Corporate America is starting to allow workers to go maskless and ordering them back to the office as states and cities relax COVID-19 rules, signaling that the era of delayed reopenings is coming to an end and a tough period of negotiation over remote and “hybrid” work is starting.
Microsoft said it plans to reopen its offices in Washington state and California on Feb. 28, and Ford is bringing corporate employees back into the office by April.
Some companies, including Wells Fargo, plan to use a hybrid model in which most employees report to the office three days a week, starting March 14.
Workers are migrating back to the office two years after the start of the pandemic and some stutter steps. Companies outlined reopening plans only to delay them because of new variants and surges of COVID-19 cases.
The gradual return to private-sector offices coincides with a steady change in thinking at the government level. State leaders say the prevalence of vaccines, boosters and treatments means it is time to live with the virus, even as the Biden administration takes a more cautious approach.
New York Mayor Eric Adams has told businesses to stop waffling and bring workers back to the office. He said the city’s “financial ecosystem” depends on foot traffic.
“The best thing we can do to deal with COVID is get back to work,” Mr. Adams told reporters after a meeting last week with CEOs. “We can’t send mixed messages. We can’t keep kicking the can down the road. It’s time.”
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Returning to business as usual will be difficult.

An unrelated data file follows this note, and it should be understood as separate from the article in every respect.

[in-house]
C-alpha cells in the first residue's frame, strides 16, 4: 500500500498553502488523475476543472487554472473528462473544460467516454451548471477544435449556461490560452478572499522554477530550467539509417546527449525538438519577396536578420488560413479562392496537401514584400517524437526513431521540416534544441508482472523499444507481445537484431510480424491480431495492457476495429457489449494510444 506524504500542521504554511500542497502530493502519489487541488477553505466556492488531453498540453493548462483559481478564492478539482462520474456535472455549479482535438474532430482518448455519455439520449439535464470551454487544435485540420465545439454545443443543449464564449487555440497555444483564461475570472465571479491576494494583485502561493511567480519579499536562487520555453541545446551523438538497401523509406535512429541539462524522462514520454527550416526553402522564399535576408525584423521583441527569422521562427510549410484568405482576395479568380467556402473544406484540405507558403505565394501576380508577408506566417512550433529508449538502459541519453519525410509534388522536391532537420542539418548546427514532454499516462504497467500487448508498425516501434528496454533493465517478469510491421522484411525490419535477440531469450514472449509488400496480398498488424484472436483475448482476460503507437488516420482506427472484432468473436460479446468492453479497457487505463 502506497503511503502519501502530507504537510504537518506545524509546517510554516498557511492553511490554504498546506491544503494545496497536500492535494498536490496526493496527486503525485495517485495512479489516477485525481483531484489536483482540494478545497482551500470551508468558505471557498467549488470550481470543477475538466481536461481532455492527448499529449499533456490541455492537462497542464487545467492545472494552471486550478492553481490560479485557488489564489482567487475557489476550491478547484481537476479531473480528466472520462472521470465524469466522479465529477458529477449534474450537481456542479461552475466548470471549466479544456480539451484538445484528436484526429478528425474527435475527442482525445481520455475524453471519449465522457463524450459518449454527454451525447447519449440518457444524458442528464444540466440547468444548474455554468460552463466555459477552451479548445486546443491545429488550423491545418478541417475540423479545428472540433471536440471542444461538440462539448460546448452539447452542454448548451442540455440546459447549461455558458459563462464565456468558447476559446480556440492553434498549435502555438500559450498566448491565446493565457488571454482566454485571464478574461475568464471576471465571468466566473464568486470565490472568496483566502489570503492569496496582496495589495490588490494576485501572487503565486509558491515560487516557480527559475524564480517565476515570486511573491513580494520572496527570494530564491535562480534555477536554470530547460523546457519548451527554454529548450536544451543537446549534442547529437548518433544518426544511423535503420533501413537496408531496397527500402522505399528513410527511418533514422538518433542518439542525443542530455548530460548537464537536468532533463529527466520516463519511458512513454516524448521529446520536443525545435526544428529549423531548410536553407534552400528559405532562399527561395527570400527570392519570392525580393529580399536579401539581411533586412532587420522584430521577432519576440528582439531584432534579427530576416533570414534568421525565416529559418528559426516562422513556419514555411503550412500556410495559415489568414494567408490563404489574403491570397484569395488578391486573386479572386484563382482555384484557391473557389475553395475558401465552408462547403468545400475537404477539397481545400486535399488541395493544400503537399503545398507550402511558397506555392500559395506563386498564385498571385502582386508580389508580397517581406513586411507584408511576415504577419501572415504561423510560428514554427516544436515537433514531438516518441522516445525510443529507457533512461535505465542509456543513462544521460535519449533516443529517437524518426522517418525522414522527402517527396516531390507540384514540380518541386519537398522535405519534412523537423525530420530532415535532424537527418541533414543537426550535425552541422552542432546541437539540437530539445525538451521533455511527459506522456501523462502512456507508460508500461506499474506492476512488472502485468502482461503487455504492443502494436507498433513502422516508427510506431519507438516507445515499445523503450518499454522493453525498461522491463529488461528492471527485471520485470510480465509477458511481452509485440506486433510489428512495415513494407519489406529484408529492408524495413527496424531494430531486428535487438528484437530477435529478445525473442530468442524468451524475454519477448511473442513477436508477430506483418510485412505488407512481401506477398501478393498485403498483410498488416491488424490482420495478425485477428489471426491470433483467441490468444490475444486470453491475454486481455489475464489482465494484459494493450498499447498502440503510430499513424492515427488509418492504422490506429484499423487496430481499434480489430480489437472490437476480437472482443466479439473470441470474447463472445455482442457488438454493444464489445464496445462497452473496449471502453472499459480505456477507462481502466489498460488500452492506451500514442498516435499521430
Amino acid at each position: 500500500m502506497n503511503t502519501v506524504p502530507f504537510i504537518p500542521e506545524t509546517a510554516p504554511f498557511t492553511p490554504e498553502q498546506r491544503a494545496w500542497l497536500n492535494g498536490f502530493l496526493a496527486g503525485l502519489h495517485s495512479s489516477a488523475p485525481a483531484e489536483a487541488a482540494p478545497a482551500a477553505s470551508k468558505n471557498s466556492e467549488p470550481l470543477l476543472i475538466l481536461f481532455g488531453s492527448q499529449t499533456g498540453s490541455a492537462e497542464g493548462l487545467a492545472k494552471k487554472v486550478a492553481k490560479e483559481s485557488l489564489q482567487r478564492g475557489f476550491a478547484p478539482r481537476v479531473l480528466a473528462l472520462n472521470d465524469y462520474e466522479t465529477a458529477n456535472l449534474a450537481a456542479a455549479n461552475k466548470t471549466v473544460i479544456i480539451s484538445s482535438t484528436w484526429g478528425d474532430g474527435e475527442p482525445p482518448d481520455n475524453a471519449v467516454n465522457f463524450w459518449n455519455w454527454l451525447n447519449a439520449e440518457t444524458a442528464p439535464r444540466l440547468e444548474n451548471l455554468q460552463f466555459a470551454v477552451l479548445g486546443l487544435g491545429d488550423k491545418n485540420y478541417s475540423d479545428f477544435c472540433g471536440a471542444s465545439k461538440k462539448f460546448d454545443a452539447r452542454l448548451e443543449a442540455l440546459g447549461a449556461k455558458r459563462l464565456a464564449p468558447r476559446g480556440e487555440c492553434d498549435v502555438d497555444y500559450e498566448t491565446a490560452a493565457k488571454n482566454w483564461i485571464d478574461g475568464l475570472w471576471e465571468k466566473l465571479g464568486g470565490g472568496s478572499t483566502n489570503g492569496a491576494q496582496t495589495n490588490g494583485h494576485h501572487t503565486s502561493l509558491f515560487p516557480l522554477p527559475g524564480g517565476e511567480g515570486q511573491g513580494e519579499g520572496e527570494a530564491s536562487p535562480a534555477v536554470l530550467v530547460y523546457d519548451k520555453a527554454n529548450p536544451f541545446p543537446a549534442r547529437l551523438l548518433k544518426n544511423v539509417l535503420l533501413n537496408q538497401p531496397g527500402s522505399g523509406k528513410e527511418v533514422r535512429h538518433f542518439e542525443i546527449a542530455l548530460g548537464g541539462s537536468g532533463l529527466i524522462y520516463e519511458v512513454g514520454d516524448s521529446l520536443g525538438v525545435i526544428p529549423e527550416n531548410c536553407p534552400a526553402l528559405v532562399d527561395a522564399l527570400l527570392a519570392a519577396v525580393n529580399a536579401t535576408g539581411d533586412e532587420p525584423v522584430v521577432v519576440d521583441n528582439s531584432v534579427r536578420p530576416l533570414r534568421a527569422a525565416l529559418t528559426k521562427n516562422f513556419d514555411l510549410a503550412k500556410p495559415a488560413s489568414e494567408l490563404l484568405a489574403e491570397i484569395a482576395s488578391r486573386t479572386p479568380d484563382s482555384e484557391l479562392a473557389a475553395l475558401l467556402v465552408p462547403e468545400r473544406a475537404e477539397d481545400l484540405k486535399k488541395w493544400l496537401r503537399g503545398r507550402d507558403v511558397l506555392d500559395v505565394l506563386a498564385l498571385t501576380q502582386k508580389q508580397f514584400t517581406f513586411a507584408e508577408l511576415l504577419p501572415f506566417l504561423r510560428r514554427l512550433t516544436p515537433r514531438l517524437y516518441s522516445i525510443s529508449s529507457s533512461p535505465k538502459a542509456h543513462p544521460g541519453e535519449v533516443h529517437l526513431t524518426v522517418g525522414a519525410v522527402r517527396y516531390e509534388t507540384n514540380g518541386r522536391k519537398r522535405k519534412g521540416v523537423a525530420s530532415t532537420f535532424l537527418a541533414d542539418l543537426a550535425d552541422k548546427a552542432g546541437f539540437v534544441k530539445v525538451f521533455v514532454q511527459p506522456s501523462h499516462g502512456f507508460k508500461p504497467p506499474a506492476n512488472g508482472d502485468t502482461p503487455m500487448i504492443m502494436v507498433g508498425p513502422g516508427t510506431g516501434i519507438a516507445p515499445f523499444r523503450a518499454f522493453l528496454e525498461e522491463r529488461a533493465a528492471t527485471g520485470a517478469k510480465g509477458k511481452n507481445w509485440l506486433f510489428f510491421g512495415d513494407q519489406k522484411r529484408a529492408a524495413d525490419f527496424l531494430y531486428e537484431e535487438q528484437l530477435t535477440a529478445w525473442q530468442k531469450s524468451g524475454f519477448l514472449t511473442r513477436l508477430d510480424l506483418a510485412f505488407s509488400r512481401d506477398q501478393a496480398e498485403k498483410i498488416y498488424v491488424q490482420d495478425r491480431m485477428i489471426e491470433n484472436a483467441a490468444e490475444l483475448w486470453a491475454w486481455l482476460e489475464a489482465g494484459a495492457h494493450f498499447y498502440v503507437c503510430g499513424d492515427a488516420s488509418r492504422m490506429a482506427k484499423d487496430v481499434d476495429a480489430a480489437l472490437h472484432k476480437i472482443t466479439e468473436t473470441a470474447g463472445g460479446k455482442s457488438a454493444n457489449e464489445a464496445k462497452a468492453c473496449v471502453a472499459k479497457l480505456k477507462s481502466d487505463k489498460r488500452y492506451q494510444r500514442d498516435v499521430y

Despite the rush to relax rules, COVID-19 cases remain higher than at most other points in the pandemic, and surveys suggest workers have grown accustomed to working from home if their type of work can accommodate it.
A Pew Research Center survey released last week found that about 6 in 10 workers who can do their jobs remotely are staying home all or most of the time.
Among those who could report to a worksite, a majority (61%) say they choose to stay home. The rest say their offices remain closed. Of those working remotely, 60% say they would like to continue working from home after the pandemic, up from 54% in 2020.
“Honestly, the big challenge is workers don’t want to go back,” said Arthur Caplan, director of the division of medical ethics at the New York University Grossman School of Medicine.
Workers hate commutes and have embraced their new rhythms, he said.
Although Mr. Adams is begging for a return, it is “not going to happen,” Mr. Caplan said. “That is an unexpected consequence of COVID.”
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Wells Fargo is taking a split approach as workers report for part of the week.
Employees will no longer have assigned desks. Instead, they will populate “neighborhoods” of offices and desks with rotating residents, depending on who is in the office that day, according to National Public Radio.
Fully vaccinated employees can choose whether to wear a mask. Unvaccinated workers must submit to regular testing and wear a mask at all times unless they are eating or drinking or alone in an enclosed room, Scott Powell, the chief operating officer at Wells Fargo, said in a recent memo to workers.